Pea Shoots Recipe from Philip McGrath of Iron Horse Grill
A harbinger of spring, pea shoots bring flavor, and flexibility.
I admit it: I’m one of those contrarians who lament the demise of winter. No more bracing air, crunching snow, wood-smoke perfume. The Rossignols are sheathed, the Le Creuset shelved. Season over.
Still, I know that it may be good-bye spiced cider, but it’s hello morels. Farewell flaming hearth, welcome fiddleheads. So long cassoulet, good to see you, pea shoots. Yes, any day now, pea shoots—those leafy, tendriled tips of the pea plant will huddle in their tangled bundles at the greenmarket. Spring, you’re up.
Like the season, pea shoots should be fresh and crisp, glowing green. Whether you choose the Chinese-style larger-leaf variety, or the delicate small-leaf variety, once you get them home, wrap them in paper towels in an open plastic bag and use them within two days. Trim off any tough ends and eat them raw in salads, or steam them, still damp from rinsing, in a dry, covered saucepan for about a minute. Best is a quick sauté with garlic and a finishing squeeze of lemon—just have a lot of them, as they shrink to almost nothing when cooked down.
Philip McGrath, chef/owner of Iron Horse Grill (20 Wheeler Ave, Pleasantville 914-741-0717; ironhorsegrill.com), tracks his pea-shoot revelation to Chinatown, where he first sampled the greens sautéed with shiitakes. Now, that same sauté accompanies Hudson Valley duck breast and foie-gras shumai (dumplings) on his menu, and the Asian influence extends to his “peas and carrots” staple: a haiku of wild striped bass or char, gingered carrot purée, and tamari/sesame oil/rice-wine-vinegar-dressed pea shoots. “They’re so versatile,” McGrath says. “They’re fragile but pack a lot of pea flavor.” Flavor becomes fireworks in another McGrath spring standout of smoked sable, his own backyard rhubarb relish, caviar-spiked crème fraîche, and lemon-kissed pea shoots. I’ve only one thing to say to that: book me a table. Oh, and what Rossignols?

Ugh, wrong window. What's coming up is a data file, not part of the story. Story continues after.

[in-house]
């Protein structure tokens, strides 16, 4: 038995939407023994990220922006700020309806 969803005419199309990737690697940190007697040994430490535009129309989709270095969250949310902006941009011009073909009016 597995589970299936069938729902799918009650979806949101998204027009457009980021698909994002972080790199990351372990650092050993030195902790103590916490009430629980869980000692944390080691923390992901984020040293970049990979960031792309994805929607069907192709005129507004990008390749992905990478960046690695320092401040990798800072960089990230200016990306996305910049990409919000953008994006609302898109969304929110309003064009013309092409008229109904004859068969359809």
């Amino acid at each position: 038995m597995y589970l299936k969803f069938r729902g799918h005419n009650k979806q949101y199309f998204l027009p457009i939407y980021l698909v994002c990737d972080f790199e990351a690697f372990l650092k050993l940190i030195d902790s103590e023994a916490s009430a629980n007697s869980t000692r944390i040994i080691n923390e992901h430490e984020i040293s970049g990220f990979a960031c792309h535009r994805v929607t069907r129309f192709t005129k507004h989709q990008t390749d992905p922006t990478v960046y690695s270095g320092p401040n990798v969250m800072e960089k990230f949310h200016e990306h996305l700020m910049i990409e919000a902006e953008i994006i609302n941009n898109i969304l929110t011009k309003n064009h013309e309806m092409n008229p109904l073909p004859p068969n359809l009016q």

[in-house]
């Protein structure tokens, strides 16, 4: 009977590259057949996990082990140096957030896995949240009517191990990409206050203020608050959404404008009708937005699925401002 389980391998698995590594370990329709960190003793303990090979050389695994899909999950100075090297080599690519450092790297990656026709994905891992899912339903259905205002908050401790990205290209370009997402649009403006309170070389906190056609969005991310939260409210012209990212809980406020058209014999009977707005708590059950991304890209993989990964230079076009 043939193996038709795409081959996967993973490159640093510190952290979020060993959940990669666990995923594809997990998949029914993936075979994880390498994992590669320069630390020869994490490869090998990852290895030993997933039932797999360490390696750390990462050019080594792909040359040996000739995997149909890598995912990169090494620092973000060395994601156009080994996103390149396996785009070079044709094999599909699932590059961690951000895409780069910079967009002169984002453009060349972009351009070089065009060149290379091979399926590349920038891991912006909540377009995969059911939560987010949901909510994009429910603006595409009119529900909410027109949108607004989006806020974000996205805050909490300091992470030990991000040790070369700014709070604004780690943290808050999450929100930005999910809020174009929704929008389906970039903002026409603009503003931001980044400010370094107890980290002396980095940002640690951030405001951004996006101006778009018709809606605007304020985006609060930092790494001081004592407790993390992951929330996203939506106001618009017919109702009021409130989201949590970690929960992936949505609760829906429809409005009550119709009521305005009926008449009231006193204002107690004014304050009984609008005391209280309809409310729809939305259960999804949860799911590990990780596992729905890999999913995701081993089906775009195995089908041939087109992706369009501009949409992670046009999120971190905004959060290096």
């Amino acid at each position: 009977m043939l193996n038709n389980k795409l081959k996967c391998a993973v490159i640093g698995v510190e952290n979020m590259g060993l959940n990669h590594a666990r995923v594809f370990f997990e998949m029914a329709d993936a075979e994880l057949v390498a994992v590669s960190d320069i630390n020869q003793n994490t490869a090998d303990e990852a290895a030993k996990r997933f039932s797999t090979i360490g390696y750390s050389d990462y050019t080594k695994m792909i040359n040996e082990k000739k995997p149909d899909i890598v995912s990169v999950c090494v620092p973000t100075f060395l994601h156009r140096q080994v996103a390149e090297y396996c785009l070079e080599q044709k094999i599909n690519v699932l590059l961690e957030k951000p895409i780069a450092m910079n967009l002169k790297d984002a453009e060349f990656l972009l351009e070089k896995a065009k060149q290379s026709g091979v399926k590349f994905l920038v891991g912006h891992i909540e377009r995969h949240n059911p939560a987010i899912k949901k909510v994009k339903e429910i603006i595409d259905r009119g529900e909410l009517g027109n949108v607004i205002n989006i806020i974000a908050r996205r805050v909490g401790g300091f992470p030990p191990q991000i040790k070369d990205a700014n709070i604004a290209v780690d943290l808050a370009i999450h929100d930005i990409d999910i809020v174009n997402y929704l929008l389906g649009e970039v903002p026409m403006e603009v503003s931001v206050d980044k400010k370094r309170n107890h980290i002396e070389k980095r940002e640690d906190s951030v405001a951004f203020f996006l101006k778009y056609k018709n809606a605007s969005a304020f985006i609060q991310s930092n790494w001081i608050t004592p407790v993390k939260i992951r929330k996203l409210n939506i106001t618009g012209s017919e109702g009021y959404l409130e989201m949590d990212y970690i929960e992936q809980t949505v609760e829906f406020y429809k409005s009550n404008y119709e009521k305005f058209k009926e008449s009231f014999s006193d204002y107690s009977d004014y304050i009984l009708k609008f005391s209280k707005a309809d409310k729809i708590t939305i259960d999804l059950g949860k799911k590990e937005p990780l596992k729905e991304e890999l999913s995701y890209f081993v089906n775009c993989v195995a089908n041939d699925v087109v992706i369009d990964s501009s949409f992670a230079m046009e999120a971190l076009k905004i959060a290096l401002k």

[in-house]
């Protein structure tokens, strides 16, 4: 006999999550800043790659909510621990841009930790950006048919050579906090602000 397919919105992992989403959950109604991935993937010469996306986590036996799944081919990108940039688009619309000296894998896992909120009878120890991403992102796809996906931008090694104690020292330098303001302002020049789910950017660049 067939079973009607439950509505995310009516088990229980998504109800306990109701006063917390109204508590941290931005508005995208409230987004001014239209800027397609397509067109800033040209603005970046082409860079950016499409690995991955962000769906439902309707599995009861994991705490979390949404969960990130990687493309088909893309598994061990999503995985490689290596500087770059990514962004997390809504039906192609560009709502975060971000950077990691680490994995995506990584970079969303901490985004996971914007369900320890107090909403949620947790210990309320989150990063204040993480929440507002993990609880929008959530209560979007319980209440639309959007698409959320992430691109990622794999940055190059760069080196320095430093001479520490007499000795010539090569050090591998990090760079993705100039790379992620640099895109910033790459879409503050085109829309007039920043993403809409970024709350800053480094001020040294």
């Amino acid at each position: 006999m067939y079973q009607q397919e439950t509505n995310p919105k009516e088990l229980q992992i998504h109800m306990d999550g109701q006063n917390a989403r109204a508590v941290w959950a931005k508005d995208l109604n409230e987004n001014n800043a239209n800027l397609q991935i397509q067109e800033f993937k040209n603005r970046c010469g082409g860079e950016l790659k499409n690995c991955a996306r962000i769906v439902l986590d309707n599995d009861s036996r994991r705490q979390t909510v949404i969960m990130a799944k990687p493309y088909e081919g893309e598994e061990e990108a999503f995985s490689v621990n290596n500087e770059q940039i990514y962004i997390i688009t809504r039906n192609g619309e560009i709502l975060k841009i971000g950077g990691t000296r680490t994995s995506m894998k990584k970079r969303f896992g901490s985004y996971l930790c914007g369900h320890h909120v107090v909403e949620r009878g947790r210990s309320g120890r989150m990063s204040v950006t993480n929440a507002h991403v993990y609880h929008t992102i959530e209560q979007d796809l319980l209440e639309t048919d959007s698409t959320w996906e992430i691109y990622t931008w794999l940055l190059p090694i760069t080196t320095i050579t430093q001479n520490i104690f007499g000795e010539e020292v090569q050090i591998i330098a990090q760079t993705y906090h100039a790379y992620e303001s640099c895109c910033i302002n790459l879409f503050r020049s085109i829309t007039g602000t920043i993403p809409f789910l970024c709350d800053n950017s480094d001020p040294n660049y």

Stir-Fried Pea Shoots and Shiitake Mushrooms
Courtesy of Philip McGrath, Iron Horse Grill
1 lb pea shoots, tough stems removed, washed and dried
6 oz shiitake mushrooms, stemmed, thinly sliced
1 Tbsp neutral oil, like canola or grapeseed
1 medium shallot, minced
1 clove garlic, thinly sliced
1 Tbsp chicken or vegetable stock, or water
Coarse salt and freshly ground black pepper, to taste
In a large sauté pan, heat oil over medium-high flame. Add shiitakes and sauté until wilted, about 1 minute. Add shallots and garlic and cook until transparent but not browned, about 1 minute more. Add pea shoots and toss a few seconds, then add stock to deglaze pan. Season to taste with salt and pepper. Serve immediately.